Having Fun at Dog Parks: What to Know Before You Go
More and more dog parks are springing up across the nation. But many dog owners and trainers have mixed reviews of dog parks. While they can be a fun way for your dog to burn off some extra energy and socialize with other dogs, they can also be a place where dogs get bullied, hurt, and traumatized for the long run.
If you're considering taking your dog to a dog park, you need to put effort and thought into you visits to make sure they're enjoyable for your dog. Here are some steps to take before, during, and after your dog park experience.
Before You Go
Master Basic Commands. Dog parks are NOT the place to make sure your dog follows your lead. Be sure that your dog knows and follows the basic and important commands including "come" and "leave it." These commands will help you direct your dog's behavior appropriately when visiting the dog park. Training collars can be an effective and helpful tool in teaching your dog basic commands.
Vaccinate Your Dog. Most dog parks require dogs to be fully vaccinated before entering a dog park. This means you can't bring your puppy until she's had her full series of shots, for her own safety and that of other dogs.
Visit on Your Own. Before you take your dog, visit the park on your own. Read through the rules to know what's expected. Examine the way dogs enter and leave the park. Many parks have a double entry to the park where you enter a gated area to remove your dog from their lead before letting them in with other dogs.
Consider who Your Dog Is. The dogs who do well at dog parks are usually younger, fixed, confident, well-trained, and sociable. Consider if a dog park is a good fit for your particular dog.
When You Go
Go at a slow time of day. Try to plan your dog's first visit during a time when the park isn't very busy, such as during the workday. This will allow your dog the space to get used to his surroundings and the idea of the park before socializing with a large number of dogs.
Don't take children, or your cell phone. With the rough and tumble play of many dogs, dog parks can be dangerous for small children, so leave them at home. You may also want to consider leaving your cell phone in the car. Your attention should be on your dog and the dogs he's playing with at all times. Cell phones can distract you from putting your full attention on your dog.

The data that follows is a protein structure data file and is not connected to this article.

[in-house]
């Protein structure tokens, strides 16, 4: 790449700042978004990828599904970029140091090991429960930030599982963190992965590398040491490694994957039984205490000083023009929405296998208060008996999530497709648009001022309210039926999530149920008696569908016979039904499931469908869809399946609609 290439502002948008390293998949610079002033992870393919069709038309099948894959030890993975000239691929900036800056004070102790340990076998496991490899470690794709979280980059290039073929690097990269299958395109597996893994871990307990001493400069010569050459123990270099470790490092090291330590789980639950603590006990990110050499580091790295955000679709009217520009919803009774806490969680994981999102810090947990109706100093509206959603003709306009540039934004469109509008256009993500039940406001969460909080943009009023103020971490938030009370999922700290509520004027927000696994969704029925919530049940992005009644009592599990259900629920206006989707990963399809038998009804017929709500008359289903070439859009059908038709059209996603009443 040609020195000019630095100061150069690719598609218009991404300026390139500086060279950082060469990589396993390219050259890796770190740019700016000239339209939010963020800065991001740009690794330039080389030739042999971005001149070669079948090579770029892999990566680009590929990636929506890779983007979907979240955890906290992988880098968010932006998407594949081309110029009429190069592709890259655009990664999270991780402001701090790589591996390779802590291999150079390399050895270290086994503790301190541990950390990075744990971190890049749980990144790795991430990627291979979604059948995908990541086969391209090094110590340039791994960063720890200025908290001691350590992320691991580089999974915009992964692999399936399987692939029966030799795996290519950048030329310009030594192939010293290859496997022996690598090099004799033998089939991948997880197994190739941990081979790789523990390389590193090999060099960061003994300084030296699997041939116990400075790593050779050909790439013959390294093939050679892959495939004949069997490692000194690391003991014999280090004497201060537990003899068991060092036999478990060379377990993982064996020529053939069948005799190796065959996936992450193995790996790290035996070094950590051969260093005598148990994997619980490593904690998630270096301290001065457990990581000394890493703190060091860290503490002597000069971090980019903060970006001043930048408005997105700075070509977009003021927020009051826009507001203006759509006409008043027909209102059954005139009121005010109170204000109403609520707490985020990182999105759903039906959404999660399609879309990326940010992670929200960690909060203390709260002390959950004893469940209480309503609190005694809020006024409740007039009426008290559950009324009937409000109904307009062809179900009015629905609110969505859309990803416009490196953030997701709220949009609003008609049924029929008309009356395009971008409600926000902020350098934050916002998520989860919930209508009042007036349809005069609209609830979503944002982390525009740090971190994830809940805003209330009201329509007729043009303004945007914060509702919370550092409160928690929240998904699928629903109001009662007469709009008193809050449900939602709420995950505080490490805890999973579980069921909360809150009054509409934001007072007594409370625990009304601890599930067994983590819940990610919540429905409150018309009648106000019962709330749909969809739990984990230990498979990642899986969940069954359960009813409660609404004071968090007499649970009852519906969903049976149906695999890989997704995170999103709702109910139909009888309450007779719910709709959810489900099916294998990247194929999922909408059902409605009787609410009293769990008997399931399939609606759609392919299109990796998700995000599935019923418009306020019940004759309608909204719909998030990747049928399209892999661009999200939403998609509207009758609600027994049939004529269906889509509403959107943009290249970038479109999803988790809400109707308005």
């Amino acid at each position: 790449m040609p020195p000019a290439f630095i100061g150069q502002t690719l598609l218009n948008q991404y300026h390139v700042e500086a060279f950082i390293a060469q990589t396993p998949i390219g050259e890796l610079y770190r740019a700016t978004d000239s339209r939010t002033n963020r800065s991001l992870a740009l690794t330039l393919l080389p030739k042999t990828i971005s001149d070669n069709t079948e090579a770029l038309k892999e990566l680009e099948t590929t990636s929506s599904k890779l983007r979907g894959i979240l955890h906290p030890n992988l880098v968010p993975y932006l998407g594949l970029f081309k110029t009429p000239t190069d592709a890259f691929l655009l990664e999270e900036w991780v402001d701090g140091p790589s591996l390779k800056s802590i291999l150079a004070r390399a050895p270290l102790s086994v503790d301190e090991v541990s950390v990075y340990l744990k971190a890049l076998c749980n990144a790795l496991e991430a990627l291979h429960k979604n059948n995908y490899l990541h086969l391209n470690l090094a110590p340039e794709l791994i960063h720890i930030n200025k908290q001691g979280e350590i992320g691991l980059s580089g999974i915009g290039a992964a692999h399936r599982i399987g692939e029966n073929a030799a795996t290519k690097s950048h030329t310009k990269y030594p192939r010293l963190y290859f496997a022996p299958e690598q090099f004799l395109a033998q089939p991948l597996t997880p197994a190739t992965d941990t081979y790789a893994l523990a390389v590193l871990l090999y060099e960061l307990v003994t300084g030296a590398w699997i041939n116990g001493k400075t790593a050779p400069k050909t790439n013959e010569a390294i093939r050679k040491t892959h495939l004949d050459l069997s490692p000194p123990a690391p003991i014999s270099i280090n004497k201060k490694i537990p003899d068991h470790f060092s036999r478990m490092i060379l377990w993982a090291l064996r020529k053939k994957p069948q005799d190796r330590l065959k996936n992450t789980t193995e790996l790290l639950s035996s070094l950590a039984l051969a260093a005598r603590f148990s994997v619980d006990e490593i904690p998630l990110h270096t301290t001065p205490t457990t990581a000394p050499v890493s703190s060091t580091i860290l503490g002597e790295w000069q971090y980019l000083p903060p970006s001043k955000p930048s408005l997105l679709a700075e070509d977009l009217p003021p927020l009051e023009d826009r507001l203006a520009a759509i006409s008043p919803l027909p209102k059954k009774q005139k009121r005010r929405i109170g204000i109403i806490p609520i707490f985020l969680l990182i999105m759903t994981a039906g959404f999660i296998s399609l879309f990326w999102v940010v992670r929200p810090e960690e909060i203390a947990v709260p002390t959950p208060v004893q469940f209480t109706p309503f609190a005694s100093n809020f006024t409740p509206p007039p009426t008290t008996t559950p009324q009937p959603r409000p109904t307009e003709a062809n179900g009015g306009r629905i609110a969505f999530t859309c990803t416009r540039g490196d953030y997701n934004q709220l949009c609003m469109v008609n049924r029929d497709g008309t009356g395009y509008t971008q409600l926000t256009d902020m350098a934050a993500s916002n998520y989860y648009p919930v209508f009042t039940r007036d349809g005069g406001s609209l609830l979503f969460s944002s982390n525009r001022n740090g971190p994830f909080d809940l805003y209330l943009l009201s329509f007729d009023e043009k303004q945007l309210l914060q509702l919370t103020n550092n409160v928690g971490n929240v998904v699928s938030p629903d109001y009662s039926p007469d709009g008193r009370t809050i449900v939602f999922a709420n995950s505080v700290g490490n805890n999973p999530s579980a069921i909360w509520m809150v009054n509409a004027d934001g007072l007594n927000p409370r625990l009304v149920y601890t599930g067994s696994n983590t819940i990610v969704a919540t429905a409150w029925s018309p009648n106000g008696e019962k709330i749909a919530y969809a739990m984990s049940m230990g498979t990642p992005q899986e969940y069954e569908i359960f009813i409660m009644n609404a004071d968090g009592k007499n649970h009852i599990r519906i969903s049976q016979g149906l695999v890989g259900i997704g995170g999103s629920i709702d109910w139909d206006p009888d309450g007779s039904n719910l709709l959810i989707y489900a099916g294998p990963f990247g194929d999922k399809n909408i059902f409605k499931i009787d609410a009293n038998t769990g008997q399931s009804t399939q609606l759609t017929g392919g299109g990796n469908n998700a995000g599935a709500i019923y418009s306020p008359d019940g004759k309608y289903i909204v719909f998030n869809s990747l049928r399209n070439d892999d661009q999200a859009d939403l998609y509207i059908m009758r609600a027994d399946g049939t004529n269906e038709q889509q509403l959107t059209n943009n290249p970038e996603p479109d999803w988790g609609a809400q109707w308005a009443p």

Prepare Your Dog. To make sure your dog is on his best behavior, you need to start well before you get to the dog park. Reinforce good, controlled behavior in the car and once you get to the park. Go on a brisk ten or fifteen minute walk before you go into the park to ensure that your dog is following your lead and has his behavior under control.
Always, Always, Keep an Eye on Your Dog. The safety of your dog and the dogs he interacts with depends on your careful watch, and if necessary, intervention. Check in with your dog regularly to make sure he knows you're around and available for support. Also keep an eye on the dogs your dog is interacting with. If they seem to be getting out of control, you should call your dog back to you.
When to Leave
To ensure that the dog park is a fun and comfortable place for your dog, be proactive about when you leave. You might want to limit your first few visits to 20 or 30 minutes at the most. Try to leave before your dog gets overtired. Your dog should return home relaxed and alert, but not exhausted. When you return home, praise your dog extensively and reward their good behavior at the dog park.
If your dog shows any signs of fear or aggression, or is simply not having a good time, leave immediately. Dog parks aren't for all dogs, and its okay if your dog doesn't want to go.
Whether you visit a dog park or not, Pet Super Store has a wide variety of products that can help keep your dog happy and healthy, from toys you can play with in your own backyard to dog seat covers to ensure your ride to the park is a clean one.